My dad died at the age of 52 when I was just starting my senior year of high school. It was sudden and unexpected; a massive heart attack while playing golf.
My dad was not one for showing emotions, unless one of us boys had done something stupid. Not an uncommon occurrence with four boys under one roof, but it was more my older brothers than me – really!
About four months after my dad died my brother Dave had me out driving to teach me about rear-wheel drive cars and snow. Front-wheel drive today is much safer but not nearly as exciting or fun.
As we drove we got to talking about Dad. My brother told me something that I wasn’t expecting to hear. He told me that our dad loved us, was proud of us boys and talked about us all the time at work.
I was genuinely shocked!
I truly didn’t know that my dad felt that way. He provided for us and played catch once in a while; but I don’t remember him ever telling me that he was proud of me or loved me.
Long before I became a dad I determined that I wanted my kids to know that I love them. When our kids were little Susan and I would play a little game with them.
“Hey, you know what?”
“I love you. You know why?”
They are older now, ranging in age from 21 to 12. But they still get a hug or kiss and an “I love you” several times a day. It’s less frequent with Eli and Sam since they’re out of the nest but there is no hesitation when we do get the chance to be together.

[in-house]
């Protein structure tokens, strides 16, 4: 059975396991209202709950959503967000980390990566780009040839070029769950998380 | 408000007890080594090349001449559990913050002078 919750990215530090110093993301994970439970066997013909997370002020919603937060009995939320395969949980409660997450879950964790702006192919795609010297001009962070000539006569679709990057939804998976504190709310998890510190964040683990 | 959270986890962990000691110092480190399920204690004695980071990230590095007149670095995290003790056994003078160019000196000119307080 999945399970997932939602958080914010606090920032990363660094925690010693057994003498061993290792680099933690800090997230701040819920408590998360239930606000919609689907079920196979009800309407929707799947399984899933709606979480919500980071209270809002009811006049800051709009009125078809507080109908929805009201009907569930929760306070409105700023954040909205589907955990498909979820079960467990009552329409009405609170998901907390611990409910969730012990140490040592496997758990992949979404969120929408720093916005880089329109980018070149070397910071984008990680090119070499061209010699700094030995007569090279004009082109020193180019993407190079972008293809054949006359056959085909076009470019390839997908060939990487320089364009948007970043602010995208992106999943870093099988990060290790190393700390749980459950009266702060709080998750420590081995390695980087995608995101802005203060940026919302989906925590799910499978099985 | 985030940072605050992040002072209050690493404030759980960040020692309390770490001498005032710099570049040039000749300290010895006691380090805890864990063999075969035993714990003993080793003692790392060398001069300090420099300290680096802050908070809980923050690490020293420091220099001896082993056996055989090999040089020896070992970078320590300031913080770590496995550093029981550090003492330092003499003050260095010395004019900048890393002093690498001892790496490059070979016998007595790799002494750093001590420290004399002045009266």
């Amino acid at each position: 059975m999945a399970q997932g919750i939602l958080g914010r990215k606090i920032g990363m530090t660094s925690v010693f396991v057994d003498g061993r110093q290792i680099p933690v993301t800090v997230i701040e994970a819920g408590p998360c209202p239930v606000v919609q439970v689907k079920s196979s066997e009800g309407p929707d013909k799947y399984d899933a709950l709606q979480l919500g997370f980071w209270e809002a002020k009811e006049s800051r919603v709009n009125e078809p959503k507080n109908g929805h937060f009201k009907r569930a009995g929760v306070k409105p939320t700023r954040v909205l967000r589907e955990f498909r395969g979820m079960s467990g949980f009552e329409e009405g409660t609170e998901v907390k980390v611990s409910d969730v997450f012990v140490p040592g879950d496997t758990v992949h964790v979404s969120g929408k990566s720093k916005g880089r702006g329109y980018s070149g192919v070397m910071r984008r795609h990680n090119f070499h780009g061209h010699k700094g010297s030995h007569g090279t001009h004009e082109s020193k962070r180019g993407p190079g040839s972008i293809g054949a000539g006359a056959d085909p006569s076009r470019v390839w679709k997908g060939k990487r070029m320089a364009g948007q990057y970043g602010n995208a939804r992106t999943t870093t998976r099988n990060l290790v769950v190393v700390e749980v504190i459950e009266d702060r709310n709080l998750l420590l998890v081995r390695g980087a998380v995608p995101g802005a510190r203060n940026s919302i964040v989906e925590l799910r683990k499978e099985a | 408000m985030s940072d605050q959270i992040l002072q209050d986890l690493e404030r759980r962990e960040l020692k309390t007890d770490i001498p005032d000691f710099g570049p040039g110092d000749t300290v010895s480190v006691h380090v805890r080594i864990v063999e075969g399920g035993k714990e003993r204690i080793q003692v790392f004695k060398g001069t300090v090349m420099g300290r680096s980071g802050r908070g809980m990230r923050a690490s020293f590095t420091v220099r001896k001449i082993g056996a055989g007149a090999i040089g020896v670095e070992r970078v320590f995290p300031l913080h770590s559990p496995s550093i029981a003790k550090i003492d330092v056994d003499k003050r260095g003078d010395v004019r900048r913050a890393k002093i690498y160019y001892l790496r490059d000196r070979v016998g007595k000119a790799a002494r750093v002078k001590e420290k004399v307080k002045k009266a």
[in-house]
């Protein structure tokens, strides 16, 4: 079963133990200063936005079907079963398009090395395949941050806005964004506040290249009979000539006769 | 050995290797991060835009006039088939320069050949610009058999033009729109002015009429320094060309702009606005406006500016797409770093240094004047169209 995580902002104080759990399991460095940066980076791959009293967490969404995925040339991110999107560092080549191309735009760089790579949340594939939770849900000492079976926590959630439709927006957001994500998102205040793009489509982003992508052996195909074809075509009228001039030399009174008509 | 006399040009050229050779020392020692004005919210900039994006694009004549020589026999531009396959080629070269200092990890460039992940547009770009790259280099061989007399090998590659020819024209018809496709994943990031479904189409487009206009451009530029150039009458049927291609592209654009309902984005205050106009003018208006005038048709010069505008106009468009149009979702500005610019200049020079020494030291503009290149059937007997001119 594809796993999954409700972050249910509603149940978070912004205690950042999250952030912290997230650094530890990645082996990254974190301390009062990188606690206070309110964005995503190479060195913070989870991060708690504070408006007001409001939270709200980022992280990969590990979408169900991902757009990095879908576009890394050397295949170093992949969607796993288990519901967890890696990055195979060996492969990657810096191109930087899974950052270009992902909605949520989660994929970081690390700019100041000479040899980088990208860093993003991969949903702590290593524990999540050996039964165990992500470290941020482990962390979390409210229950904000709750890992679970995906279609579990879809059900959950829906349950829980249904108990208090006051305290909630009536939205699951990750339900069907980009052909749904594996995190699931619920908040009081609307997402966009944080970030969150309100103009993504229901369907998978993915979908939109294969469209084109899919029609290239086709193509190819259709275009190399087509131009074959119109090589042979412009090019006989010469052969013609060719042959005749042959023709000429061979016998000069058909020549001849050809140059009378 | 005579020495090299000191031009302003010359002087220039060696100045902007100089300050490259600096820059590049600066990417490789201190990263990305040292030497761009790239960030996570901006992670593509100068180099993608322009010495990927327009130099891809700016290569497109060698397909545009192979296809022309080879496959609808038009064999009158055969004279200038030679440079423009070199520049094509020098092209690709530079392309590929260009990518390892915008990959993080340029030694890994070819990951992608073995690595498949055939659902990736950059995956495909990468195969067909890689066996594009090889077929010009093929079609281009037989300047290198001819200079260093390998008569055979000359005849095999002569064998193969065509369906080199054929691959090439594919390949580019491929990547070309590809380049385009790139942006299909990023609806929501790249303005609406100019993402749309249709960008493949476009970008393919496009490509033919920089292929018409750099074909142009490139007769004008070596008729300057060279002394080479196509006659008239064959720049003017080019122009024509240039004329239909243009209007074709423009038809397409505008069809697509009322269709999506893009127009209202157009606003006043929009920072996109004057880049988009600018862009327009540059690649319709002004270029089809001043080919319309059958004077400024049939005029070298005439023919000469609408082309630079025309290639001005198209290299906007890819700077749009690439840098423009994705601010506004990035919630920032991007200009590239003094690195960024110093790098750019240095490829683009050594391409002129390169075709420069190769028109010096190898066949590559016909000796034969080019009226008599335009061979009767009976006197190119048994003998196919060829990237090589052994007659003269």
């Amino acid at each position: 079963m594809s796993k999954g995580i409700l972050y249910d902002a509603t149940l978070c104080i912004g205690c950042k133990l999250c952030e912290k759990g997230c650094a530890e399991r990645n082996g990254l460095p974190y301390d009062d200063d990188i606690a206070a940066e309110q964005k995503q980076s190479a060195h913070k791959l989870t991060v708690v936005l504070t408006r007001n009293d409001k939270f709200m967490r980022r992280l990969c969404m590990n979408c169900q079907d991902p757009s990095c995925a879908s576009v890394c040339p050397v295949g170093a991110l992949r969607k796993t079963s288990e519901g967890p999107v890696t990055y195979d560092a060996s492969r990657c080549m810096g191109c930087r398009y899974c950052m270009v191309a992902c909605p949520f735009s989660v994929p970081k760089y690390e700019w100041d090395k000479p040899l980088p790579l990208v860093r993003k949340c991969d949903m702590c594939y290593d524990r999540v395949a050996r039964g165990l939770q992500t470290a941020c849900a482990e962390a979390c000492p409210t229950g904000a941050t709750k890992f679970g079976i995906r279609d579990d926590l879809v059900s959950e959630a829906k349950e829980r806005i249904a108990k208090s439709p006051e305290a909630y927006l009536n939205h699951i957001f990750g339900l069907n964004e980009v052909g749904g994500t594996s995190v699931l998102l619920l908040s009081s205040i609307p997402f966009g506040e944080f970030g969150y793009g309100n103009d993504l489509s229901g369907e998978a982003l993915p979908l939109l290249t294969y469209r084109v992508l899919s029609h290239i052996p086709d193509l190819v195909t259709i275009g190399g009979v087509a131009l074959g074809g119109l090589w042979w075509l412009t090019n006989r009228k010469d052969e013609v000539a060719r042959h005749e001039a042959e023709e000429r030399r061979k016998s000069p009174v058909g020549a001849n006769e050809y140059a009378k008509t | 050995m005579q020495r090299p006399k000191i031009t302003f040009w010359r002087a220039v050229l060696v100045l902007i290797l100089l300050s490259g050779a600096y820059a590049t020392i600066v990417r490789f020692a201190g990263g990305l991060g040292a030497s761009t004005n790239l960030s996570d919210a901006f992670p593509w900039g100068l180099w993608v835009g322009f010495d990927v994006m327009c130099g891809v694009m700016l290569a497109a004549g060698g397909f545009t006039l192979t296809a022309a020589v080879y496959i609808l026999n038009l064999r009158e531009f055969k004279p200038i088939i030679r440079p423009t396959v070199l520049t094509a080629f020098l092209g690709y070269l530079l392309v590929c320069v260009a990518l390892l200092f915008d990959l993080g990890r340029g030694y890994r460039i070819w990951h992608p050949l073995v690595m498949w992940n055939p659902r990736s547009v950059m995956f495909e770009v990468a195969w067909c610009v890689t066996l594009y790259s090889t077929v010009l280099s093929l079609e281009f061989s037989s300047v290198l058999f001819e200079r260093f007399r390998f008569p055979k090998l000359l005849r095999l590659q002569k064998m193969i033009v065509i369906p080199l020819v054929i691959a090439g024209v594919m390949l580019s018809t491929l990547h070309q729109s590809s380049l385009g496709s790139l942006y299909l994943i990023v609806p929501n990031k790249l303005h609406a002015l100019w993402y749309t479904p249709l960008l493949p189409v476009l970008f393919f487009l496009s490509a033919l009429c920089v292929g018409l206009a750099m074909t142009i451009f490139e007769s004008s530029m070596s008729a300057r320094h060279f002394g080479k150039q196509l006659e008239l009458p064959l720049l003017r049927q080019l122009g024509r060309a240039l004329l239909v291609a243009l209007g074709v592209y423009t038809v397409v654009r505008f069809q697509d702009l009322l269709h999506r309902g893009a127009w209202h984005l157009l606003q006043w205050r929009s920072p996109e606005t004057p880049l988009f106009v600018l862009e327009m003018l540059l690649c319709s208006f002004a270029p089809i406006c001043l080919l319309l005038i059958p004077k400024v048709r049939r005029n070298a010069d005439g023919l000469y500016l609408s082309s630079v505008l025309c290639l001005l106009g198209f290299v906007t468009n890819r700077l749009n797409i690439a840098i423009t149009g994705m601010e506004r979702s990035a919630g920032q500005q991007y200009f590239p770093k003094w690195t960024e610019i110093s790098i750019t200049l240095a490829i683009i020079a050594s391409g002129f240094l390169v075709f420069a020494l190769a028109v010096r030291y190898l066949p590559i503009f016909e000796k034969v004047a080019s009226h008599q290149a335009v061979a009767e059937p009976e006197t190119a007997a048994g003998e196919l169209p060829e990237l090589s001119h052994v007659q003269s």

Expressing our feelings as a family is comfortable and familiar. So I was surprised at the wave of emotions that overwhelmed me last week when I hugged Sam goodbye for the last time before heading back to Indiana.
That same wave hit again two nights ago after talking with Sam by phone for the last time before he deployed with the Marines for six months.
It is one thing to hug your kid as they head out the door for college or their own home; it’s a completely different matter to say goodbye when they are deploying with a military unit.
The odds of staying safe are in Sam’s favor, but the reality of the possibility that he may be called upon to make the ultimate sacrifice is still very real… and sobering.
Don’t take a single day of life with your loved ones for granted! Cherish every moment and leave nothing unsaid or undone.
And if you feel inclined to offer a prayer for our Sam and all those who serve in the military, I would be most grateful. But don’t just pray for their safety. Pray first and foremost for their relationship with God – to know Him or grow closer to Him.
© Richard Alvey and iLife Journey, 2012. All rights reserved.